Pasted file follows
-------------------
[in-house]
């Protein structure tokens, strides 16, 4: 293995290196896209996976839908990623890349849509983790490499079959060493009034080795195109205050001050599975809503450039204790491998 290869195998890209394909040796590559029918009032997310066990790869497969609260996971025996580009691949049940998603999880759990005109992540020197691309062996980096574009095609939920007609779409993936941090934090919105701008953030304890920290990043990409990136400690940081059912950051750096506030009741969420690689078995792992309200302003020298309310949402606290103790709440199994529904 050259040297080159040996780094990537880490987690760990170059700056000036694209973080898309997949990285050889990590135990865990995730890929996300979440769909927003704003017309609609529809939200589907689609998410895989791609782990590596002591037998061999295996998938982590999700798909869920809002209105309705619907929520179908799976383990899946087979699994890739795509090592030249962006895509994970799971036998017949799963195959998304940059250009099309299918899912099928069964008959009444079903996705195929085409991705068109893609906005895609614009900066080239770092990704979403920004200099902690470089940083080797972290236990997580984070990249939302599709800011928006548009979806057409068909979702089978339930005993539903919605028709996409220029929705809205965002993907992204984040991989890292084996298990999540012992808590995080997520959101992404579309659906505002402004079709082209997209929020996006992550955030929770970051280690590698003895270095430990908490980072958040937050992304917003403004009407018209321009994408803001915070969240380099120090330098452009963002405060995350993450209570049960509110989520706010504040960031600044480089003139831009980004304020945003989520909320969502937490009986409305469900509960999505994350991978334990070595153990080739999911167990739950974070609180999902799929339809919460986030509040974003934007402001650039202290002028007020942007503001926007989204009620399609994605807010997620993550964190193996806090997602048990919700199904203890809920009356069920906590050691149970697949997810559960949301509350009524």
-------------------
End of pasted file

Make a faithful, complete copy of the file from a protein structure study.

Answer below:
[in-house]
């Protein structure tokens, strides 16, 4: 293995290196896209996976839908990623890349849509983790490499079959060493009034080795195109205050001050599975809503450039204790491998 290869195998890209394909040796590559029918009032997310066990790869497969609260996971025996580009691949049940998603999880759990005109992540020197691309062996980096574009095609939920007609779409993936941090934090919105701008953030304890920290990043990409990136400690940081059912950051750096506030009741969420690689078995792992309200302003020298309310949402606290103790709440199994529904 050259040297080159040996780094990537880490987690760990170059700056000036694209973080898309997949990285050889990590135990865990995730890929996300979440769909927003704003017309609609529809939200589907689609998410895989791609782990590596002591037998061999295996998938982590999700798909869920809002209105309705619907929520179908799976383990899946087979699994890739795509090592030249962006895509994970799971036998017949799963195959998304940059250009099309299918899912099928069964008959009444079903996705195929085409991705068109893609906005895609614009900066080239770092990704979403920004200099902690470089940083080797972290236990997580984070990249939302599709800011928006548009979806057409068909979702089978339930005993539903919605028709996409220029929705809205965002993907992204984040991989890292084996298990999540012992808590995080997520959101992404579309659906505002402004079709082209997209929020996006992550955030929770970051280690590698003895270095430990908490980072958040937050992304917003403004009407018209321009994408803001915070969240380099120090330098452009963002405060995350993450209570049960509110989520706010504040960031600044480089003139831009980004304020945003989520909320969502937490009986409305469900509960999505994350991978334990070595153990080739999911167990739950974070609180999902799929339809919460986030509040974003934007402001650039202290002028007020942007503001926007989204009620399609994605807010997620993550964190193996806090997602048990919700199904203890809920009356069920906590050691149970697949997810559960949301509350009524």